In a sixth embodiment (FIG. 9) is shown four wave-guides (two in each direction) (20 and 26) on the same substrate with conventional electrical data processing components. In this embodiment a first set of two wave-guides (20) are shown at substantially right angles a second set of two wave guides (26). It is apparent that many more wave-guides could be included in any given substrate. Piezoelectric data switches (28) are also shown at each wave-guide crossing point along with electro-optical converters (29) on each of the wave-guides. As is apparent this embodiment provides for high speed data transmission between any point within and without the substrate. Data entering the substrate (10) in the form of an optical signal transmitted along a wave-guide (20) is selectively switched to a CPU (50) where the data is consumed or conditioned through data manipulations within the CPU for other uses and either stored or re-transmitted to another CPU (51) within the substrate or re-transmitted to other devices external to the substrate through the use of the same or other wave-guides (20 and 26)) by operation of optical components mounted on the substrate.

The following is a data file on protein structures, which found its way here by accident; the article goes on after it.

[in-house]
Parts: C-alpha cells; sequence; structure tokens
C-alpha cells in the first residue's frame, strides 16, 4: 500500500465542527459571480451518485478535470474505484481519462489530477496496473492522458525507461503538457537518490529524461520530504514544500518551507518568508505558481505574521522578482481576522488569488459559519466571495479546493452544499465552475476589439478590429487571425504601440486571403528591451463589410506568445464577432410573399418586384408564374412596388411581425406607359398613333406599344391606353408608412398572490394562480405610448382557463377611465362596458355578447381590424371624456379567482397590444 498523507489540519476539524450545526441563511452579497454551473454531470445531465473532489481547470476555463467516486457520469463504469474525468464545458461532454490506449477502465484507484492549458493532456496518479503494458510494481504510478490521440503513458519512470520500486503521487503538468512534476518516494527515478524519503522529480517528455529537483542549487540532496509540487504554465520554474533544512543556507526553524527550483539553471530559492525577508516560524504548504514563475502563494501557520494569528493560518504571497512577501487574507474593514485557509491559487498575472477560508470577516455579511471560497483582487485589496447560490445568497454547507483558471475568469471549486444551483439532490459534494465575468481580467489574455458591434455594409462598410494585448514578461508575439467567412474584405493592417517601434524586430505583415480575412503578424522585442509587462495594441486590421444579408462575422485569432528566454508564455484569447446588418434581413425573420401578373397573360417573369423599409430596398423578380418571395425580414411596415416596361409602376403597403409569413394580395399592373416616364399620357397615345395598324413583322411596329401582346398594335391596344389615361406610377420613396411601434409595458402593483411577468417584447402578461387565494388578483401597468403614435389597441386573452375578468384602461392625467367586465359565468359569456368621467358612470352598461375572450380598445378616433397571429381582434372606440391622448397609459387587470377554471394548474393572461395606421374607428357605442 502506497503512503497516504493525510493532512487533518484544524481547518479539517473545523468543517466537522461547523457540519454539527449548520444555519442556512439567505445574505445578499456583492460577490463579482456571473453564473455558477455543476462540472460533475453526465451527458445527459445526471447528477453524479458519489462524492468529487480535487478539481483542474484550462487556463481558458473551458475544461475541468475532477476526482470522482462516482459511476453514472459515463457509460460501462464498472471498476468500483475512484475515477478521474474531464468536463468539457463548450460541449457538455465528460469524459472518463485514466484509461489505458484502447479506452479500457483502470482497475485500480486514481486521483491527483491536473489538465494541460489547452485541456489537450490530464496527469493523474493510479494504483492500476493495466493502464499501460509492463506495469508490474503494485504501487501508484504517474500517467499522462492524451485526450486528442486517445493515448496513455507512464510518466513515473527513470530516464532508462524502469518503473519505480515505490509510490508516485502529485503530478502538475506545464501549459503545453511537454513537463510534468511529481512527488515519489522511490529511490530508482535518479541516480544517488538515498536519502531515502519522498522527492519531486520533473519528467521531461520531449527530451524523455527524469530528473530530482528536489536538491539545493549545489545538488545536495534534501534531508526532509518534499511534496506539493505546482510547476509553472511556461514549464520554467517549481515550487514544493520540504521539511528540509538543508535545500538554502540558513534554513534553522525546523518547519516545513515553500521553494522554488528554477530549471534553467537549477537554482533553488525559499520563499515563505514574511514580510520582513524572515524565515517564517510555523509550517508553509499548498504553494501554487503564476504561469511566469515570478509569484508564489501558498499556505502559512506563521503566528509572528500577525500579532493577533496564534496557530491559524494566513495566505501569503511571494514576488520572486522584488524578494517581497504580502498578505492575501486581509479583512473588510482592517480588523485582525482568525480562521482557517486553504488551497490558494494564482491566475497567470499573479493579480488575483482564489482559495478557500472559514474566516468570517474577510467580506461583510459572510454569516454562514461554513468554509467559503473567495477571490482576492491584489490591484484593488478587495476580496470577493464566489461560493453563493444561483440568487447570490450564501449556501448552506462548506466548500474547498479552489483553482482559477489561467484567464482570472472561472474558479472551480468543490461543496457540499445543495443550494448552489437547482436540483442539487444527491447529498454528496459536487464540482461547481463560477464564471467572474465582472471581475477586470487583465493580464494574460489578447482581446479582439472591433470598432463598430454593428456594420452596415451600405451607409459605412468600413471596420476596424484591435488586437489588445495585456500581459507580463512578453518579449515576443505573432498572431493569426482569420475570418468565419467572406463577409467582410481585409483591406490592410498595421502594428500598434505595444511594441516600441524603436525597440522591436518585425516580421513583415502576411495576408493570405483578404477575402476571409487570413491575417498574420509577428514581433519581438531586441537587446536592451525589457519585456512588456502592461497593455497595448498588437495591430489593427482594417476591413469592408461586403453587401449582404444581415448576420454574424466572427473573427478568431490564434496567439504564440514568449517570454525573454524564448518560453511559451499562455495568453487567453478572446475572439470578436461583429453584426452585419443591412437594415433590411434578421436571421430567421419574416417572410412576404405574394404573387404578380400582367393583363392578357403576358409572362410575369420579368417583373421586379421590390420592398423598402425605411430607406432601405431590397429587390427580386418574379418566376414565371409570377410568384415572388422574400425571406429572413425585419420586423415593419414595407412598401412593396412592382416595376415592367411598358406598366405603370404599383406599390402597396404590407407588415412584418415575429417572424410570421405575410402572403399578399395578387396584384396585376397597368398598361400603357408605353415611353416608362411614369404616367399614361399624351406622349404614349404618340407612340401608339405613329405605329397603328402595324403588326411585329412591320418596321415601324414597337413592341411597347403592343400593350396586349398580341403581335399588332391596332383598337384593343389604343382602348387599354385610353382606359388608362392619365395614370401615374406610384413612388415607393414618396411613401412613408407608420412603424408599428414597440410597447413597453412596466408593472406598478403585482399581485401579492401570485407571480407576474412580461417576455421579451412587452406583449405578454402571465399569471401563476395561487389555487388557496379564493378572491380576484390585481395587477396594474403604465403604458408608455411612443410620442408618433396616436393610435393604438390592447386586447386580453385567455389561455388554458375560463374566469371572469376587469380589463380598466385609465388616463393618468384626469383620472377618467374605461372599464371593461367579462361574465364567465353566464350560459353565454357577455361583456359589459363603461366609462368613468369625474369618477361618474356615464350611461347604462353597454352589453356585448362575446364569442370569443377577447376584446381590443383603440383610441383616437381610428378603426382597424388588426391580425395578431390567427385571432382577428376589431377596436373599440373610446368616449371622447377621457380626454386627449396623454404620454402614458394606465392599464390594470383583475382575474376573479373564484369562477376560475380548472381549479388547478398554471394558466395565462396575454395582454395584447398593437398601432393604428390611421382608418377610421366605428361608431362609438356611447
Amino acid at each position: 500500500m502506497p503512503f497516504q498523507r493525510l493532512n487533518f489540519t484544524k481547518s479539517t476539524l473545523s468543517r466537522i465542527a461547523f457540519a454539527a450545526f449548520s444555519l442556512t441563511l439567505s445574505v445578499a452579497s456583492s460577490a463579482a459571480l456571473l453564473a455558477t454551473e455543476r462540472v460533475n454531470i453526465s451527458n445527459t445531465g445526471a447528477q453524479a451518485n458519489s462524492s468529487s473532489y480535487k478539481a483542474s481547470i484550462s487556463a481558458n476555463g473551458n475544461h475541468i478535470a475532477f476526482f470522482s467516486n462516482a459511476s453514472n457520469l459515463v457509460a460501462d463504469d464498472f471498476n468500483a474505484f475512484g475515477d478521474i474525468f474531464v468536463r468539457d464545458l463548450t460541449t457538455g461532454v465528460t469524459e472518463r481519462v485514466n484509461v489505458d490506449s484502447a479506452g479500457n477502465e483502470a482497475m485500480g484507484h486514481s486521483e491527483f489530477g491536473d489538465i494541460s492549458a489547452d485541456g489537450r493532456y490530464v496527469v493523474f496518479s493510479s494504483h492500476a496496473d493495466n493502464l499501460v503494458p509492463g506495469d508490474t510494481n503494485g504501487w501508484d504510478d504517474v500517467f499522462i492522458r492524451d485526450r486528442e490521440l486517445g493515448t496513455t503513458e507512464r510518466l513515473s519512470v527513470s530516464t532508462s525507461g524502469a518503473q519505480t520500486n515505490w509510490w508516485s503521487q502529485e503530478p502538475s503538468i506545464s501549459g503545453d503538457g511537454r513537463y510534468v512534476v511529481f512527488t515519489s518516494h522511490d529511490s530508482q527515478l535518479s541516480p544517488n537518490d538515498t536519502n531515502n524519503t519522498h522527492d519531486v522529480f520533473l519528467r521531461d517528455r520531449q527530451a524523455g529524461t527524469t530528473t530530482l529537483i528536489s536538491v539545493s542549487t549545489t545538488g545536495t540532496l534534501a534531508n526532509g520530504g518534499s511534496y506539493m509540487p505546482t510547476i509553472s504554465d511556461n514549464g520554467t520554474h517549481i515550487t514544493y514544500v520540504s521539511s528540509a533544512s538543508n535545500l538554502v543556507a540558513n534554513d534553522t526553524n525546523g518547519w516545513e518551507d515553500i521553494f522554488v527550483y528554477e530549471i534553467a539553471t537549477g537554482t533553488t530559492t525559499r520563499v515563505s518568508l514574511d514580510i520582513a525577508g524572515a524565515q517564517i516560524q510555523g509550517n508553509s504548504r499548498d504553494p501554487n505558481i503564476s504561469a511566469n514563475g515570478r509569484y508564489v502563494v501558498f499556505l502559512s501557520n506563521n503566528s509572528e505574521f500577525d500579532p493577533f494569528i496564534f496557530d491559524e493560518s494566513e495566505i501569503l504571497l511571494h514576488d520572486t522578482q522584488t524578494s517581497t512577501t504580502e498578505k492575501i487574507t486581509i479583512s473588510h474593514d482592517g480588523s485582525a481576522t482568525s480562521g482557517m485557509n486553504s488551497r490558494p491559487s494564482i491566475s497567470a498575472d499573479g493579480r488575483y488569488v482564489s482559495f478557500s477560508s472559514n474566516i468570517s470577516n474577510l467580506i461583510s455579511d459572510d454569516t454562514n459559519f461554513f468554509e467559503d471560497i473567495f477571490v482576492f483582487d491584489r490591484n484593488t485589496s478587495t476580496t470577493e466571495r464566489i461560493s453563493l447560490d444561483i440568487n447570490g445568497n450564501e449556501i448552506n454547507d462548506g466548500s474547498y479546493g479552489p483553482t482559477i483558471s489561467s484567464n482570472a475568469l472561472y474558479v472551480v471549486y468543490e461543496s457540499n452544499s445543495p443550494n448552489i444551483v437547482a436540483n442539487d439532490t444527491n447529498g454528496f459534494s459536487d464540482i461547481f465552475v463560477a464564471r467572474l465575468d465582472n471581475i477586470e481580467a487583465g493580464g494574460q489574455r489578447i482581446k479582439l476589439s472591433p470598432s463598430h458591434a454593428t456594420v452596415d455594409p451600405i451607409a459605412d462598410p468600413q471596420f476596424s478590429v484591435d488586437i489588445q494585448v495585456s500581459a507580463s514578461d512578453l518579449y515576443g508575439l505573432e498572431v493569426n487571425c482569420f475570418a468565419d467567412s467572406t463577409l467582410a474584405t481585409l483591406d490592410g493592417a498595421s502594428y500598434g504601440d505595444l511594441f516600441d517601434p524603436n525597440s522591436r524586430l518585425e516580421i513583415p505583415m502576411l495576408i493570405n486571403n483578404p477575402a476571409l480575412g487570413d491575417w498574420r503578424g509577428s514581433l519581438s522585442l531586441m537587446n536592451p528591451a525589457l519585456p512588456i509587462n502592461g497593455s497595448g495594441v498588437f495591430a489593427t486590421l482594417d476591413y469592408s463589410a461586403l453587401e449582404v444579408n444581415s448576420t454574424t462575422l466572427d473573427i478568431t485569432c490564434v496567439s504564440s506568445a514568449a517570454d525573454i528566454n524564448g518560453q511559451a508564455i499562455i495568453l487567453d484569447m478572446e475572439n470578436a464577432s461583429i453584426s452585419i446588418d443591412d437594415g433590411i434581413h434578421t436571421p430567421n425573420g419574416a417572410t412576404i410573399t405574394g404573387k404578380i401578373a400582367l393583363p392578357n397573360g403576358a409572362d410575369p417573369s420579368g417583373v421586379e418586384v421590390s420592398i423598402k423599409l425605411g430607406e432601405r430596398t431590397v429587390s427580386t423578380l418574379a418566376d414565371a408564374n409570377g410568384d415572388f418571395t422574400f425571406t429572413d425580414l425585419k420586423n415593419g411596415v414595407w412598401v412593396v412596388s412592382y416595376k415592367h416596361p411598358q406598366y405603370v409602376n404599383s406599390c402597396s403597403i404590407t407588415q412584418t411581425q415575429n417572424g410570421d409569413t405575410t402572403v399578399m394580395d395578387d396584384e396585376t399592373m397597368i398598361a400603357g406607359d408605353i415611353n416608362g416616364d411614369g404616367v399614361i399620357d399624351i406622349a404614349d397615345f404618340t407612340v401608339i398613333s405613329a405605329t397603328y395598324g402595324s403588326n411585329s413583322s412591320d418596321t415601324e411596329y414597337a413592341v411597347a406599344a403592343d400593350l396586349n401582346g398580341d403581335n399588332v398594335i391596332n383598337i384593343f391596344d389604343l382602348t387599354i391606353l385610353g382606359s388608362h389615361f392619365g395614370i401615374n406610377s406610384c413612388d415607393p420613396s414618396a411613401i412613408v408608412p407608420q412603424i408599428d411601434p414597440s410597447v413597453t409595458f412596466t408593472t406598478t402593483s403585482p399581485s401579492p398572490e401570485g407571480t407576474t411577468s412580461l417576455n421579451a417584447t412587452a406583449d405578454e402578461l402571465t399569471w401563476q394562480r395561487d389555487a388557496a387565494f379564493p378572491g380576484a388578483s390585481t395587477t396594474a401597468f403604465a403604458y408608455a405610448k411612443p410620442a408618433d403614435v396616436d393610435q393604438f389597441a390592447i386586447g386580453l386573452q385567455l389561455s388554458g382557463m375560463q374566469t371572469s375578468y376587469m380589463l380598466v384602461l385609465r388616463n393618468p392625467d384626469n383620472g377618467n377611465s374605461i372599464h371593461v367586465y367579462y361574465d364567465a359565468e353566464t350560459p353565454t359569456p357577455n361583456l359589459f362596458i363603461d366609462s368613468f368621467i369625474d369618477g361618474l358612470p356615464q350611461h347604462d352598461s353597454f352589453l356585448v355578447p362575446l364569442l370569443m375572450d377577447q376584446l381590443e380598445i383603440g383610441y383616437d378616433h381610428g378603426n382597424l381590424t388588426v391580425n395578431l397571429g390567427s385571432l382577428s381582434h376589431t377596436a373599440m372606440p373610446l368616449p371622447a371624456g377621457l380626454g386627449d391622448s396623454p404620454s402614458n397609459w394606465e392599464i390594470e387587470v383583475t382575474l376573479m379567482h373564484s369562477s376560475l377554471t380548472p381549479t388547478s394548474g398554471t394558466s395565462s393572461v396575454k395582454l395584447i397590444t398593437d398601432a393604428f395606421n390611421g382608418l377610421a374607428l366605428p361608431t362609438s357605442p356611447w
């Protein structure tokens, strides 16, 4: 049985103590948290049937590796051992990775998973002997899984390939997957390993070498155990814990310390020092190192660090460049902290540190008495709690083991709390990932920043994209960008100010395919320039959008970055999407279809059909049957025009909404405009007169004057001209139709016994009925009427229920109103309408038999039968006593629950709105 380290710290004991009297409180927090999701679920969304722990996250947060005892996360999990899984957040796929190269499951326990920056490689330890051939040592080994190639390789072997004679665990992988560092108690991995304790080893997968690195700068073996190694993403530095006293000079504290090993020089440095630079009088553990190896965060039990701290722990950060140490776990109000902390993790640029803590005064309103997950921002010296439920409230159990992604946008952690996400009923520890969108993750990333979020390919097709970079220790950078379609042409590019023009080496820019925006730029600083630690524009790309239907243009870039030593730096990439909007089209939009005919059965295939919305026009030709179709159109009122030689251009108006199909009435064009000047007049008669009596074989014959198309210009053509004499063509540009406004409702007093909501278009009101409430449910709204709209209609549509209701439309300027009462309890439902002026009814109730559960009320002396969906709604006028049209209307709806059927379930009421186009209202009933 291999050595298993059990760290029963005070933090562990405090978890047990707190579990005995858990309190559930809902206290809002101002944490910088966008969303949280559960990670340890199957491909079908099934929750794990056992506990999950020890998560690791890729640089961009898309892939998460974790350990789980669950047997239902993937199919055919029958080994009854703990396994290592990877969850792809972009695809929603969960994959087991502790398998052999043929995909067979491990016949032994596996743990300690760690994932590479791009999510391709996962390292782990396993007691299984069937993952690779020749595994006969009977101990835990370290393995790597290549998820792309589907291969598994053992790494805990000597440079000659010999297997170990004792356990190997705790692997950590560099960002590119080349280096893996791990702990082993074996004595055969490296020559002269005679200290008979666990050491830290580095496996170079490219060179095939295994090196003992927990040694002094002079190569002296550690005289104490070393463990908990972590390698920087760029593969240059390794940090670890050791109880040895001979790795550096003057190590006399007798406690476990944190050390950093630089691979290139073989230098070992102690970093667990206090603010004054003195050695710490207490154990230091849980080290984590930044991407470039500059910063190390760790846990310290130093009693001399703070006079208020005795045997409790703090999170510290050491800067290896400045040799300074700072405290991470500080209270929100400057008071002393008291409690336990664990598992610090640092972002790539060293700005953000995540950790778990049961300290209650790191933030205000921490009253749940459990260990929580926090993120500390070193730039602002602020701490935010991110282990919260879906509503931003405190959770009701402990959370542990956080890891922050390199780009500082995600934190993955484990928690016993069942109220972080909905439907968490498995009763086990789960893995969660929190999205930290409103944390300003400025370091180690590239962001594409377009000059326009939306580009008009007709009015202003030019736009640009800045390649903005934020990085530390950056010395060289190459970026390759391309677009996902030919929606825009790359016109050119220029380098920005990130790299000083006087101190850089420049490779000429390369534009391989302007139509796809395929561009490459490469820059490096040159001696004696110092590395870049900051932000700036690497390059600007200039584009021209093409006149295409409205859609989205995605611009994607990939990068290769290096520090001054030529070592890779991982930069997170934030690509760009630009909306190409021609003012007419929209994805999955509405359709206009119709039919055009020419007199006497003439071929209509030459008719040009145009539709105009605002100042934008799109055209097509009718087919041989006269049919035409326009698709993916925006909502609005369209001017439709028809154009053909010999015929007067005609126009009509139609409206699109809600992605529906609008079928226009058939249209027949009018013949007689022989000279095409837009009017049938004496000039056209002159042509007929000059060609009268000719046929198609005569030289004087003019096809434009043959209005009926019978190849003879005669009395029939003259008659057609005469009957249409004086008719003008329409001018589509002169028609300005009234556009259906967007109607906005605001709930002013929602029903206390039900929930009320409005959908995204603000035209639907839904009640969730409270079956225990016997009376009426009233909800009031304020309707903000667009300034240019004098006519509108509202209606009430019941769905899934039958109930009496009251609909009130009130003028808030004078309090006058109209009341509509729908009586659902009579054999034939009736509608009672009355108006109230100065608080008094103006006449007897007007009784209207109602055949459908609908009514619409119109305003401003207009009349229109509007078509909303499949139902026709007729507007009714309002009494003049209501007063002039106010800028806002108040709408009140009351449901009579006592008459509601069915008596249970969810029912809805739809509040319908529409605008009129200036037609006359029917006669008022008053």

|Cited Patent||Filing date||Publication date||Applicant||Title|
|US4755017 *||Nov 29, 1984||Jul 5, 1988||Kaptron, Inc.||Construction for fiber optics communications modules using elements bonded along abutting flat surfaces and method of fabricating same|
|US4762386 *||Sep 2, 1986||Aug 9, 1988||Amp Incorporated||Optical fiber assembly including means utilizing a column load to compensate for thermal effects|
|US4818056 *||Mar 2, 1987||Apr 4, 1989||Tektronix, Inc.||Optical connector with direct mounted photo diode|
|US4834492 *||Aug 17, 1987||May 30, 1989||Hitachi, Ltd.||Light emitting device with an optical fiber and a deformable support member for supporting the optical fiber|
|US4844581 *||Apr 22, 1987||Jul 4, 1989||Stc Plc||Optical transmission package|
|US4988157 *||Mar 8, 1990||Jan 29, 1991||Bell Communications Research, Inc.||Optical switch using bubbles|
|Citing Patent||Filing date||Publication date||Applicant||Title|
|US5125054 *||Jul 25, 1991||Jun 23, 1992||Motorola, Inc.||Laminated polymer optical waveguide interface and method of making same|
|US5155785 *||Oct 30, 1991||Oct 13, 1992||At&T Bell Laboratories||Optical fiber interconnection apparatus and method|
|US5182780 *||Nov 13, 1991||Jan 26, 1993||Gpt Limited||Optical backplane interconnecting circuit boards|